30-Mar-2016: Liquidators' Update, see Deloitte site

The Times

This page contains brief summaries of and links to media reports from the source The Times.

Iceland president urges Gordon Brown to step into Icesave row

Voters in Iceland are expected to have opted not to repay £3.5 billon lost in a bank collapse to Britain and the Netherlands, with the country's leader calling on Gordon Brown to settle the dispute.

Polls have suggested today's referendum, on whether or not taxpayer's will fund the repayments, could see up to three-quarters of Icelanders voting 'No'.. .

Grimsson said his country would accept a "fair deal" over the repayments and urged Gordon Brown to show "statesmanship" as he did on the global financial crisis, to avoid a second referendum, by putting forward a more "balanced agreement".

He told BBC Radio 4’s Today programme: “What is important following this referendum and in the light of the outcome is that the leadership of Britain and the Netherlands, especially Gordon Brown, will now take the matter into his own hands, which he has not done. 06-Mar-10.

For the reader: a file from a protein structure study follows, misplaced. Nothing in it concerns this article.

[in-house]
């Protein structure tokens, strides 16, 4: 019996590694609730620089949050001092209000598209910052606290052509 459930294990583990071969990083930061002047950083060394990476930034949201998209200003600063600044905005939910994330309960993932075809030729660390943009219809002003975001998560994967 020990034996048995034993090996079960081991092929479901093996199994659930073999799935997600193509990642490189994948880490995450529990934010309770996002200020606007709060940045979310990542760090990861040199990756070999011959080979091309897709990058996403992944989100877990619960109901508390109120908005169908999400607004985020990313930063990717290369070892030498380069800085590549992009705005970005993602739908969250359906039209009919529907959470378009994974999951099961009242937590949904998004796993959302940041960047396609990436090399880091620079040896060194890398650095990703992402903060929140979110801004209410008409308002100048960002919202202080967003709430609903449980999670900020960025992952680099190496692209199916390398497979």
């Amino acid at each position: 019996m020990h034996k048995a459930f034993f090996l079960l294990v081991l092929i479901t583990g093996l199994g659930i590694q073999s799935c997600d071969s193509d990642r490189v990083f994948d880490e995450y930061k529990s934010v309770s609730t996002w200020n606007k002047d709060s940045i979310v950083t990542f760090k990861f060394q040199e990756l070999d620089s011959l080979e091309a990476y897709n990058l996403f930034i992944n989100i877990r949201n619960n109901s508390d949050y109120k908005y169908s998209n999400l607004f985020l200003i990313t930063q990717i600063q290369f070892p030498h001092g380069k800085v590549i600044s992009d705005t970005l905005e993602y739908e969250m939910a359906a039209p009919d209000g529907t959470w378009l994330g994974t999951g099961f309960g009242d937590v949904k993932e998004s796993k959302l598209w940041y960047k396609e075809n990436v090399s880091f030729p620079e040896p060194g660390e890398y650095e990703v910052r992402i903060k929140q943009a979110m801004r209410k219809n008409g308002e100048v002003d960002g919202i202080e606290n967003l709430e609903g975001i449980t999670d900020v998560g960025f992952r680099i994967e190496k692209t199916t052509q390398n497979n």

Iceland at risk of isolation over failure to repay loans

Talks between Iceland and the Treasury over the repayment of a $5 billion (£3.3 billion) bailout loan hit a stalemate yesterday after the Government in Reykjavik insisted that the proposed interest bill was too onerous.

While Johanna Sigurdardottir, the Icelandic Prime Minister, said that she hoped a deal was still possible in the short term, Britain and the Netherlands, which are owed the money, are dismayed that a revised interest repayment schedule has been rejected.

If the stalemate continues, it is expected that Icelanders will effectively vote to reject repaying the money in a referendum scheduled for March 6.  27-Feb-10.

Thinking the unthinkable

The unthinkable had happened on both sides of the Atlantic. One of Wall Street’s biggest banks had been allowed to fail and, in Britain, the Treasury had nationalised Bradford & Bingley to prevent a run across the financial sector.

Against this backdrop, Alistair Darling and his Treasury officials were desperate to identify which bank might fail next. And so tiny Iceland became the new focus of the Chancellor, the Bank of England and an array of civil servants in Whitehall.